Guest Post: The Appeal of Montessori Parenting

If you haven’t noticed, I haven’t blogged much recently because I’ve been busy settling into the routine of having two little ones – not to mention all the company we’ve had here too recently! But never fear, today I bring you a guest post from my friend Emily to fill the time while I’m away-ish.

Emily is married to Paul and together they have a 7 and a half month old daughter Ariane (it’s German – you pronounce it ah-ree-AH-nuh in case you were wondering). I’m somewhat crunchy and Emily is too – she’s a breastfeeding, baby led weaning, cloth diapering, babywearing mom. She’s also a little bit nerdy like me – she’s a Whovian who loves science, superheroes, science fiction, and pie! I hope you enjoy hearing from her today as she talks a little bit about her discovery of Montessori methods and why she finds them so appealing.


Montessori! Most people hear that and think, ‘Oh, that’s that lovey dovey type of school where kids get to learn whatever they want.’ Right? Wrong, actually. And I’m sure you know deep down, even if you’ve thought that statement at one point or another, that there has to be something to this Montessori thing. Otherwise there wouldn’t be so many schools, teachers, and – most importantly – children that attend the schools and learn from the teachers.

My educational background is as a teacher, and when we went over the philosophy of Dr. Maria Montessori in class I was really drawn to it. At the time I was involved in student teaching at an inner city Milwaukee Parental Choice school, so I put my interest In Montessori on the back burner. Until a Montessori school moved in down the street from me. I was reminded of how drawn to the philosophy I was, and I wondered what it would be like to teach there.

Not long after this I became pregnant with Ariane, and my teaching career took a different direction. I was due with her in March, which makes for an awkward interview conversation as a December graduate…so I decided not to get a teaching job right away, and stuck with my hardware store job until the next school year began.

It was at this time that I decided to become a nanny. I wanted to be able to care for my daughter as much as possible, and as a nanny I could bring her with me to the homes of the families I work for. Here’s where my story starts getting to the point. So if you hadn’t been paying much attention before, here’s your cue!!

Start paying attention here! 🙂

A week or two ago, I discovered something amazing. Montessori parenting. If you’ve come across this idea before, awesome for you! Hope you take some useful things from it! If you have never heard of it at all, that’s fine too. I mean, I spent 24 years of my life not knowing about it, and people have been using it for about a century!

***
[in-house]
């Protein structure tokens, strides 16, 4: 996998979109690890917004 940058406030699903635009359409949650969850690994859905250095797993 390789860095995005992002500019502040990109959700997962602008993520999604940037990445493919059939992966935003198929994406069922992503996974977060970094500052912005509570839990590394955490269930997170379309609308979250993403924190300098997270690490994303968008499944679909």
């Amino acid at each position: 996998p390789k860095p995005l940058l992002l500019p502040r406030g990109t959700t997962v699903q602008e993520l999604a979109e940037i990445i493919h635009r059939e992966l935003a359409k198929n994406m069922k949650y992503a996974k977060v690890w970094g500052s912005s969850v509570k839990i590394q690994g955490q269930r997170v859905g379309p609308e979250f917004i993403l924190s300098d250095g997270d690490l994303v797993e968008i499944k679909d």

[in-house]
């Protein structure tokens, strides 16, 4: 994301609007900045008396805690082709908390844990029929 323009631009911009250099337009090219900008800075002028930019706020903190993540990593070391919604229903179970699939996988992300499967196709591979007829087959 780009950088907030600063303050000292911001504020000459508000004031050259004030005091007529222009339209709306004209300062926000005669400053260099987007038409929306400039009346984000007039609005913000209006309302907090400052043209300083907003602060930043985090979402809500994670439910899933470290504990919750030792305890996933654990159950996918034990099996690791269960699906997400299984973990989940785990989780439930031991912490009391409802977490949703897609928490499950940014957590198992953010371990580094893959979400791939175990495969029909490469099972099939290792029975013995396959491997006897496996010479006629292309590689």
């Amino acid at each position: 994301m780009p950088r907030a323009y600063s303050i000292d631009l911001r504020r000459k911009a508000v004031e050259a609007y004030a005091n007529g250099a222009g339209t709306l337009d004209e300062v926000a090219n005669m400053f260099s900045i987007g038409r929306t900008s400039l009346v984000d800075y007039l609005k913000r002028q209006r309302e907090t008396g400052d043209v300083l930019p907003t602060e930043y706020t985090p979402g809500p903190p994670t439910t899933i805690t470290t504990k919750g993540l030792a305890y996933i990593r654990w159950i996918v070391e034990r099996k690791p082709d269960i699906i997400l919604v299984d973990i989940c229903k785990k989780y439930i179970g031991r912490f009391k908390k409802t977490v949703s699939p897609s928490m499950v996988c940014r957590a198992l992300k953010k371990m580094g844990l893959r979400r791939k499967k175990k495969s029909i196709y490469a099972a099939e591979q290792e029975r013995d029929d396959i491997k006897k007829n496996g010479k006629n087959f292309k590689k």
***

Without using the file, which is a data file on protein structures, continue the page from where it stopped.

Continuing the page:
Now, I understand that this method may not be for all people, and that’s totally fine. All people parent differently, and all kids need different styles of parenting. But for me, I feel like this is the way I want to raise my kids. It just seems so intuitive and appropriate to me. I love it!

Here’s what I love about it:

  •  The emphasis is on the child learning to interact with his or her surroundings in a way natural to them.
  • As a mom with an educator’s background, I know that I can use the same practices at home that I can find at a school and my kids will have the same expectations in both places.
  • I can pick and choose what I love about this philosophy and blend it with other philosophies if I so choose, in order to best parent my children.
  • It encourages independence and curiosity among young children, while helping them learn practical life skills.
  • I can trust that my children will have a solid foundation of experiences and knowledge once they reach school age, so they won’t have to play catch up to meet expectations.

There are more things I love about Montessori, but they all relate to these five in some way or another.

Another thing: I think that as a parent it’s important to do what’s best for the child as far as the style of parenting goes. That’s why I plan on blending what I love about Montessori with what I love about other styles like Love and Logic, for example, in order to create the best possible atmosphere for my daughter and future children to grow up in.

I’ve also used a lot of blogs and other resources to gather as much information as possible on the Montessori philosophy. Some of my favorites and the ones that are most informative I have included links to below!

Thanks for reading, and I look forward to writing more!! Who knows, maybe I’ll make some videos!


Thanks Emily! Feel free to leave any questions or comments for Emily below 🙂

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